Posted by Abe Sauer on July 7, 2010 01:45 PM
For decades, when Hollywood wanted to arm its characters with a distinctive brand of gun, it went with the Desert Eagle. As we've noted, the triangular-barreled hand cannon has appeared in hundreds of film roles and reaped the benefits at the sales counter.
Now, this weekend's release of Predators, a sequel to 1987's Arnold Schwartznegger sci-fi action film Predator, is introducing an all-new brand of exotic weapon: the AA-12.
The Auto Assault-12 (also known by its inventor's name as the Atchisson Assault Shotgun) has been around in some form or another since the early 1970s. But the brand did not get rolling in earnest until it was purchased by Military Police Systems, Inc. in 1987. Twenty years later, the gun and its owner were given the rare honor of a profile in the New Yorker.
Like the Desert Eagle, which comes in a situationally-useless .50 caliber size, the AA-12 is capable of firing 360 shotgun rounds per minute. These guns are not for hunting or target practice or anything practical. Of course, this makes them excellent film props. Also, the AA-12's distinctive drum magazine makes it reminiscent of another famous film weapon, the Tommy Gun, a favorite of celluloid gangsters. This may be why the gun is winning starring roles in major films. As mentioned, the main hero of Predators hefts an AA-12. This follows a role the gun had in 2009's hit film G.I. Joe (below).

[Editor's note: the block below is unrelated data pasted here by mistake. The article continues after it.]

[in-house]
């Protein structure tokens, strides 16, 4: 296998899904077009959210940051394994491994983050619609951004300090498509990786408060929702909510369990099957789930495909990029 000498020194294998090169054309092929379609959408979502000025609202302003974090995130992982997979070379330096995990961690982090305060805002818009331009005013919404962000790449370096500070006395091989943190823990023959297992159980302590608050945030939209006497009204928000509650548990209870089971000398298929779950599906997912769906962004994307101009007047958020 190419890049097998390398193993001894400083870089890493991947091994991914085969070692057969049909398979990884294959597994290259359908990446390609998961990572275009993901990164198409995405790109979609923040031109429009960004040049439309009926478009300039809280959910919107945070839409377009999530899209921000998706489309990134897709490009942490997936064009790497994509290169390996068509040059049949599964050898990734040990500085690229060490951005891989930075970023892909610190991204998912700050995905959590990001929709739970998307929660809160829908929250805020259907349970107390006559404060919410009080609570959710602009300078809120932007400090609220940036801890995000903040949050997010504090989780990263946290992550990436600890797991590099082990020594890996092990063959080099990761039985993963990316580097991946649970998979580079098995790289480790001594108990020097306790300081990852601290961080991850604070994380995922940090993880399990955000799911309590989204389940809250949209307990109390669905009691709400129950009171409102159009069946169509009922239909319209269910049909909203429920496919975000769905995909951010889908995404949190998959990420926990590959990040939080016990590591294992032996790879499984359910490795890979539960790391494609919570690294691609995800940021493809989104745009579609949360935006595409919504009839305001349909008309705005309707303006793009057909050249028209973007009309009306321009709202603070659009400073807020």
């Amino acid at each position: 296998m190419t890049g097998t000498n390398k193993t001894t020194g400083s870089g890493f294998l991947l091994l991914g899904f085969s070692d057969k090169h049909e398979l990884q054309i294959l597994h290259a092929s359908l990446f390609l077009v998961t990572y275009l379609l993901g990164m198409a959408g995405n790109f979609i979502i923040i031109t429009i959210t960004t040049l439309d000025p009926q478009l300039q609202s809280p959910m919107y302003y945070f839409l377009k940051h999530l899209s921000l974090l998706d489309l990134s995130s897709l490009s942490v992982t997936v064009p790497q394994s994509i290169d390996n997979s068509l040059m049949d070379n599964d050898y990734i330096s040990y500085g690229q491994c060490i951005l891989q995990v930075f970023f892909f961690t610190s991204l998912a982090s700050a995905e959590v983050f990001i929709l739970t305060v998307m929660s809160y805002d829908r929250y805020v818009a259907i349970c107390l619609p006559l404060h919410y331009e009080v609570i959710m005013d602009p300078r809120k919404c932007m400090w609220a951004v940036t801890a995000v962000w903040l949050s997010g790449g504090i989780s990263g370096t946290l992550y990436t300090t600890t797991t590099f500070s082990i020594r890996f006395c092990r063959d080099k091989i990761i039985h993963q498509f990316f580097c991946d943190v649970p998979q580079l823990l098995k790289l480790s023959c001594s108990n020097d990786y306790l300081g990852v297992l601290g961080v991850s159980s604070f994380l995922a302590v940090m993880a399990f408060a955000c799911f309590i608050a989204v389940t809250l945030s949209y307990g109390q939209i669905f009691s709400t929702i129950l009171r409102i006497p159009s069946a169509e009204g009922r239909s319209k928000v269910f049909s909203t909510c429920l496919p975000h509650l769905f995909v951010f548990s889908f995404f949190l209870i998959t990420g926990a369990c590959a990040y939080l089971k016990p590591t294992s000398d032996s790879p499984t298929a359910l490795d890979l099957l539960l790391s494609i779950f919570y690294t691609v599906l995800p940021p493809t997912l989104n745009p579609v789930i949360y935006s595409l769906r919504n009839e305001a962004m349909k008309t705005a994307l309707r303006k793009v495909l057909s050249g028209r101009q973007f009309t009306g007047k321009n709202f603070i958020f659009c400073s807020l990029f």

A month from now, the big-budget action film The Expendables will highlight an AA-12. The AA-12 is also popping up in media outside film. It is already a regular in video games such as Modern Warfare 2 and Grand Theft Auto, and in TV shows like 24.
So while the sky seems the limit for the AA-12's future in Hollywood, it might not matter that much to the brand. One detail it does not share with the Desert Eagle is its availablility. For the timebeing, the AA-12 is a Class III weapon, requiring federal paperwork to purchase, restricting it to use by military and law enforcement only. To some, this might seem a waste of such good product placement.
A curious bit of product placement trivia: While the AA-12 is the star of Predators, the third sequel (threequel!) of the Predator series, it was the Desert Eagle that, twenty years earlier, starred as the hero's gun of choice in 1990's Predator 2.